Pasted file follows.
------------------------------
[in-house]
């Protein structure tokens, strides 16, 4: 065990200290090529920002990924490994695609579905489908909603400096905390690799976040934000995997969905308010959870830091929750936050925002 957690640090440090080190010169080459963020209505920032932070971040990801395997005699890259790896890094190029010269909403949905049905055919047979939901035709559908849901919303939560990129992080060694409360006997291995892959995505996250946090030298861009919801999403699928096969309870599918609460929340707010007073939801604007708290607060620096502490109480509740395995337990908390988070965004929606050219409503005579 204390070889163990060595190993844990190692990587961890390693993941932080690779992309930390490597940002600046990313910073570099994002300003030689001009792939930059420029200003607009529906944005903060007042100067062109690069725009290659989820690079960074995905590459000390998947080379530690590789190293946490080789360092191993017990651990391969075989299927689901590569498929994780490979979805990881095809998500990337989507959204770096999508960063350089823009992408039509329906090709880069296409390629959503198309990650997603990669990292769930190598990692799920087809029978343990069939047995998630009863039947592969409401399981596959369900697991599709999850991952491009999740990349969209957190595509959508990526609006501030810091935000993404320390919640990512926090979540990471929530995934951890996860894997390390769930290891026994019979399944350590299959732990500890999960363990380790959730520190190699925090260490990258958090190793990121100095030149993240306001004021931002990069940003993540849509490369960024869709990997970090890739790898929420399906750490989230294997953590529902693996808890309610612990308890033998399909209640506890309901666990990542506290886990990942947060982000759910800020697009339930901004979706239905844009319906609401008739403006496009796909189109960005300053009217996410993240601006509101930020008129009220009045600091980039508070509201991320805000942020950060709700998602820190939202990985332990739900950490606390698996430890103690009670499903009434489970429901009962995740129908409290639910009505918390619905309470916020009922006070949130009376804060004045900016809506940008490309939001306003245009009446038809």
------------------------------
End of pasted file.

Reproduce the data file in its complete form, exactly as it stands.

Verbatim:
[in-house]
């Protein structure tokens, strides 16, 4: 065990200290090529920002990924490994695609579905489908909603400096905390690799976040934000995997969905308010959870830091929750936050925002 957690640090440090080190010169080459963020209505920032932070971040990801395997005699890259790896890094190029010269909403949905049905055919047979939901035709559908849901919303939560990129992080060694409360006997291995892959995505996250946090030298861009919801999403699928096969309870599918609460929340707010007073939801604007708290607060620096502490109480509740395995337990908390988070965004929606050219409503005579 204390070889163990060595190993844990190692990587961890390693993941932080690779992309930390490597940002600046990313910073570099994002300003030689001009792939930059420029200003607009529906944005903060007042100067062109690069725009290659989820690079960074995905590459000390998947080379530690590789190293946490080789360092191993017990651990391969075989299927689901590569498929994780490979979805990881095809998500990337989507959204770096999508960063350089823009992408039509329906090709880069296409390629959503198309990650997603990669990292769930190598990692799920087809029978343990069939047995998630009863039947592969409401399981596959369900697991599709999850991952491009999740990349969209957190595509959508990526609006501030810091935000993404320390919640990512926090979540990471929530995934951890996860894997390390769930290891026994019979399944350590299959732990500890999960363990380790959730520190190699925090260490990258958090190793990121100095030149993240306001004021931002990069940003993540849509490369960024869709990997970090890739790898929420399906750490989230294997953590529902693996808890309610612990308890033998399909209640506890309901666990990542506290886990990942947060982000759910800020697009339930901004979706239905844009319906609401008739403006496009796909189109960005300053009217996410993240601006509101930020008129009220009045600091980039508070509201991320805000942020950060709700998602820190939202990985332990739900950490606390698996430890103690009670499903009434489970429901009962995740129908409290639910009505918390619905309470916020009922006070949130009376804060004045900016809506940008490309939001306003245009009446038809």